|Which is better - Campagnolo or ShimaNO?||Iwannapodiumgirl|
Sep 4, 2002 10:58 PM
|Is this the first week in the history of cycling that this topic had not been posted on this board? I am sure you can guess my bias!|
|Just say no to Japagnolo!! (nm)||Spunout|
Sep 5, 2002 4:12 AM
|Ok ,since you mentioned it....||853|
Sep 5, 2002 9:19 AM
|I've been using Ultegra and am ready to up-grade. The natural choice would be Dura-Ace. Since I'm use to the way it shifts. Why should I go to Record other than the fact that it looks cool. Everybody at my LBS recommends Dura-Ace,
They say Shimano will replace my brocken parts and that Campy makes you buy replacement parts, then you have to pay to have them replaced. Second they said it is harder to down shift from the drops during a sprint.
Anyways I'm proabably just going to flip a coin.
|Ok ,since you mentioned it....||letsGoOn2|
Sep 5, 2002 10:10 AM
|Oh what the hey, I'll jump into this!
Your LBS probably has 10 Durachee grouppos on the shelf. The natural choice is Campy, either Record, Chorus, or Centaur.
1) Shimano stuff breaks. Campy wears out.
2) Campy really DOES look cooler!
3) You can go to just about any race with a 10 speed 11-23 cassette.
4) Shimano STI is made for women's hands. You've gotta be a real tough guy to shift an ergo lever.
5) Campy ergo hoods smell better than STI hoods.
6) Ergos feel solid when braking. STI feels ambiguous with the shift and brake controls on the same lever.
7) Ergo levers never rattle!
8) Those Italians make some really good wine.
9) The cockpit of a Campy machine is nice and tidy. STI leaves long lengths of cable flopping around in front of you.
10) STI downshifts one-cog-at-a-time. Sounds like a little toy pop gun going off in a sprint. Ergo shifters let you sweep the chain onto the 11 with one manly movement of the thumb. Sounds like an AK-47 going off on kill. Scares people.
In all seriousness though, if you're willing to spend money on Dura-Ace then I'd suggest at least giving a Campy system a try before plunking down your hard earned cash. Everyone has a different opinion, and for all you know you might just end up loving something that the folks at your LBS can't stand. If you're going to spend your own money, you're much better off having your own opinion. I myself switched from Dura-Ace to Record when my 8 month old Dura-Ace shifter jammed and Shimano would NOT replace it. I've been riding Campy for a year now and I will be for as long as I can ride a bike.
|Shimano would not replace it...||PsyDoc|
Sep 5, 2002 11:27 AM
|...weird. The finish on my Dura Ace shifter started to show a spider web effect after about 14 months. I called Nashbar and told them the problem. They said to ship it back to them and they would ship out two new ones, which they did no questions asked. I went through Nashbar, because they are one of the few places that carry the Dura Ace shifters without Flight Deck.|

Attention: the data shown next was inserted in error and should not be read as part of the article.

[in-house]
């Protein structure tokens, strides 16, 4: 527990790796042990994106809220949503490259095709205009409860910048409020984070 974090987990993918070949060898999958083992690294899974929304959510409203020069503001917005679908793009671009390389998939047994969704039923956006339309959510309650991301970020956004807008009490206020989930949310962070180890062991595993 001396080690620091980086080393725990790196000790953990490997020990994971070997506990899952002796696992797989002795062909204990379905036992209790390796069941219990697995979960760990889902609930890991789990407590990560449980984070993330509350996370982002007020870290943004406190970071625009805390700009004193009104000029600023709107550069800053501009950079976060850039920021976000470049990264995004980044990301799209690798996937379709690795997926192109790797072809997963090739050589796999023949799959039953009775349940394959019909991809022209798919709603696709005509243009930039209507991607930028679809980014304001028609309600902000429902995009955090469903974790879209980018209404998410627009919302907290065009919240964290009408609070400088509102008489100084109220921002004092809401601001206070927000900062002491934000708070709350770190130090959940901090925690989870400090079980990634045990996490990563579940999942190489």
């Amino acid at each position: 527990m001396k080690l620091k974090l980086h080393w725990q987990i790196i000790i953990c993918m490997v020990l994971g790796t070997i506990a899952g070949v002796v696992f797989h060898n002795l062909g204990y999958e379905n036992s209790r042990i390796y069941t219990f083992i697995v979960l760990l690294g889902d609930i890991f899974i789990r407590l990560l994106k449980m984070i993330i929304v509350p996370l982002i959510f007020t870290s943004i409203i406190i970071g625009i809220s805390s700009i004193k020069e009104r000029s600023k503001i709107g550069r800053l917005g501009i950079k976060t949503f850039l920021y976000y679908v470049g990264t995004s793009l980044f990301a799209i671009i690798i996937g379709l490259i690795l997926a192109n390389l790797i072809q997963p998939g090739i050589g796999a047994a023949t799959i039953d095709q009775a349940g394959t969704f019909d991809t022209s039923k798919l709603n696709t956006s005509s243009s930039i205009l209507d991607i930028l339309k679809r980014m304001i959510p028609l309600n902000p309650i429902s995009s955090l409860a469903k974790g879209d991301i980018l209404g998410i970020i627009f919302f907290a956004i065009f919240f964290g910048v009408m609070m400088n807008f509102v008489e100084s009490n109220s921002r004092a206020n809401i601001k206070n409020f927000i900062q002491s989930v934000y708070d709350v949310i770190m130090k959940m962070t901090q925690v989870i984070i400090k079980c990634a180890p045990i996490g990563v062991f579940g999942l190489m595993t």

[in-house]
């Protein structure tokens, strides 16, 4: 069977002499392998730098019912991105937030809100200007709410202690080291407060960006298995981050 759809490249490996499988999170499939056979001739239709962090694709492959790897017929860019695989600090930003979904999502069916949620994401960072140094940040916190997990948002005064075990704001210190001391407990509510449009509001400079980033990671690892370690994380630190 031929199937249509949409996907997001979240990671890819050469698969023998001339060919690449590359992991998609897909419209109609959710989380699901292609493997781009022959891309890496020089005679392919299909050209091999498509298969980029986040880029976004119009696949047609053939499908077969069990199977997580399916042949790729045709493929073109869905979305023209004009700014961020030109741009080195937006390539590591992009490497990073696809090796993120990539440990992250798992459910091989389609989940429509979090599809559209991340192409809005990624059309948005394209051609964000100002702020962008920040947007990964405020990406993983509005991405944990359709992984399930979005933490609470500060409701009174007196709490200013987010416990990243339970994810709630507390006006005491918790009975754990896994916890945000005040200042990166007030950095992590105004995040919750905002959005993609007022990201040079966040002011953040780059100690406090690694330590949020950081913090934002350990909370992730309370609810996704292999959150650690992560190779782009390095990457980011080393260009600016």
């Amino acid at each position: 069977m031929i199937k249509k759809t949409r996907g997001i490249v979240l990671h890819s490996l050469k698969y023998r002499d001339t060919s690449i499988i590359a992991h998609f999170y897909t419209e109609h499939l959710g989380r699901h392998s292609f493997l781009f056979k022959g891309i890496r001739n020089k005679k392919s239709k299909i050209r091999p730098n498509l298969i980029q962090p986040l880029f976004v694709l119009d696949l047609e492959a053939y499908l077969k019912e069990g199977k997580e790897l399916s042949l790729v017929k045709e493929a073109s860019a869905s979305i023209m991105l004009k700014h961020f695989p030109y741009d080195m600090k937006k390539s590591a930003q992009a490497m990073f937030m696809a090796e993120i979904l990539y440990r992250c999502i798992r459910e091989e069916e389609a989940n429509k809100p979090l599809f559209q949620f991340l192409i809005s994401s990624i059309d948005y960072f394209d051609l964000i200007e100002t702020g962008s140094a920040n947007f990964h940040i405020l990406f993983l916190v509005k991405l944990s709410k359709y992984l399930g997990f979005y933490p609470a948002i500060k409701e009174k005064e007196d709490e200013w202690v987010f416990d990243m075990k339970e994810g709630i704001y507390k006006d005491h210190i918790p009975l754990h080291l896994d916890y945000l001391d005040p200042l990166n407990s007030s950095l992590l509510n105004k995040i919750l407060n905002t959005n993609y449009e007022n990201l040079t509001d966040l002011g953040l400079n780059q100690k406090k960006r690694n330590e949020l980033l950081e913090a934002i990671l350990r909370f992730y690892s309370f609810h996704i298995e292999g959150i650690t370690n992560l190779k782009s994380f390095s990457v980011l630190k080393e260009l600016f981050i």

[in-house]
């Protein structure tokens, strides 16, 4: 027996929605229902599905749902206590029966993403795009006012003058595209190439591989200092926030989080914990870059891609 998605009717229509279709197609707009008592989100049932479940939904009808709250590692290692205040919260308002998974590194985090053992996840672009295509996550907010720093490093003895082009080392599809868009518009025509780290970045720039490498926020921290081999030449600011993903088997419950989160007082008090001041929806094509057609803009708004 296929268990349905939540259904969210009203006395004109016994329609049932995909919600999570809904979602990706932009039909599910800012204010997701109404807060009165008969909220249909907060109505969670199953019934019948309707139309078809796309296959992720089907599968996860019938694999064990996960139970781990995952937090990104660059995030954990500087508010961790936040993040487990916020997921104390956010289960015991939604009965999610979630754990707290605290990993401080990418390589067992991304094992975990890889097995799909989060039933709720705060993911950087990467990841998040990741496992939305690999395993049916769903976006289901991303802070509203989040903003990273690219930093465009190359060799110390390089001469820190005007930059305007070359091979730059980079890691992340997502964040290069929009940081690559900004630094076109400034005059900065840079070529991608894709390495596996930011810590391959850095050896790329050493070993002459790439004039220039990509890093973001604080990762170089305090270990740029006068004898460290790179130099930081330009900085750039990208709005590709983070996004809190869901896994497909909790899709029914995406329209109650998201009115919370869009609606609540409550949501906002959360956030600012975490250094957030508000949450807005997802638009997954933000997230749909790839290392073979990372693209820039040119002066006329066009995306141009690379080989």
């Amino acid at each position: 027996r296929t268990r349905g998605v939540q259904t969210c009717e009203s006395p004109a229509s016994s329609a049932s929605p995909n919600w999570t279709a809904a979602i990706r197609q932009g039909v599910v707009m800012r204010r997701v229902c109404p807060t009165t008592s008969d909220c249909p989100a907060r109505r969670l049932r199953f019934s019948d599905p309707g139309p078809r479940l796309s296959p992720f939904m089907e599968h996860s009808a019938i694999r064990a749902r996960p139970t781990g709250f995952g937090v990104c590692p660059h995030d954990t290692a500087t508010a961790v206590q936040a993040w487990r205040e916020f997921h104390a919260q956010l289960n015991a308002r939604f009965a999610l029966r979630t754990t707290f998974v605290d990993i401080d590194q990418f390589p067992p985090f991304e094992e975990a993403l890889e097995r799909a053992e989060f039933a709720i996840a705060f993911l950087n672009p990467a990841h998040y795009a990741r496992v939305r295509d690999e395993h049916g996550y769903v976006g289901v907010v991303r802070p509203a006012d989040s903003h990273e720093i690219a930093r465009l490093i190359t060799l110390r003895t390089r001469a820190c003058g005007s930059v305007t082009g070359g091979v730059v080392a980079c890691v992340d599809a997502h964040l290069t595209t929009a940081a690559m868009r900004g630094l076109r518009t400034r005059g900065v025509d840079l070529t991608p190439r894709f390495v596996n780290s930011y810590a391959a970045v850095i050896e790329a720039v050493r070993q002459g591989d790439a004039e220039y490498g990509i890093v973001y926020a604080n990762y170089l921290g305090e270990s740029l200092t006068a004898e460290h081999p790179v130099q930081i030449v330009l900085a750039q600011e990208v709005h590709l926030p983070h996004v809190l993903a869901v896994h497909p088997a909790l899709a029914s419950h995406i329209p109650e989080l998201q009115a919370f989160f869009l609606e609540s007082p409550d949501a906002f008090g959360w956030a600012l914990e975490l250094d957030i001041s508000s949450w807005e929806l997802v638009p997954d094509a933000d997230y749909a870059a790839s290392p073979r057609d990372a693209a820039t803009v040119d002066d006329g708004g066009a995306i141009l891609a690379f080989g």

|Shimano would not replace it...||letsGoOn2|
Sep 5, 2002 11:50 AM
|Glad to hear they kept you happy. I got mine at my LBS. Perhaps a difference in reps' attitudes? They sited "abuse" as the cause of failure and offered to sell me a right-hand lever only...|
Sep 5, 2002 1:23 PM
|Does Campy have trim control (just curious)...
I know this question is in very bad taste, but when is that last time a Campy equipped bike won the TDF?
Sep 5, 2002 7:59 PM
|I assume you mean on the front derailleur? If so, the answer is "yes". A left hand ergo shifter is really just a ratchet - all of the derailleur positions are equidistant from each other, so you could say that left hand ergo levers ONLY have trim control. It's really nice because this way the shifter positions don't need to exactly match the chainring spacing. That gives you total flexibility to use the same shifter for double or triple cranksets; you just use more of the available shifter positions with a triple. This is also why a Campy shifter is perfectly happy shifting on a Shimano crank, or any other crank that might come down the pike.
I agree with you that all of the differences between Campy and Shimano amount to little or nothing in competition. I'd be really surprised if anyone has ever won or lost a race because of the grouppo they're using. Pro teams are sponsored by manufacturers in exchange for displaying their components in races, so I dont think the number of races won on a particular grouppo is a useful data point when considering the technical merit of the grouppos.
If you ask me which is "better", the techie in me just has no choice but to say Campagnolo. The admittedly minor things like multi-cog downshifts, double/triple compatibility with the same shifter, upgradeability (8/9/10 speed), rebuildability, and materials are evidence that Campagnolo has put some serious thought and attention to detail into both the design and implementation of the stuff they're putting out there.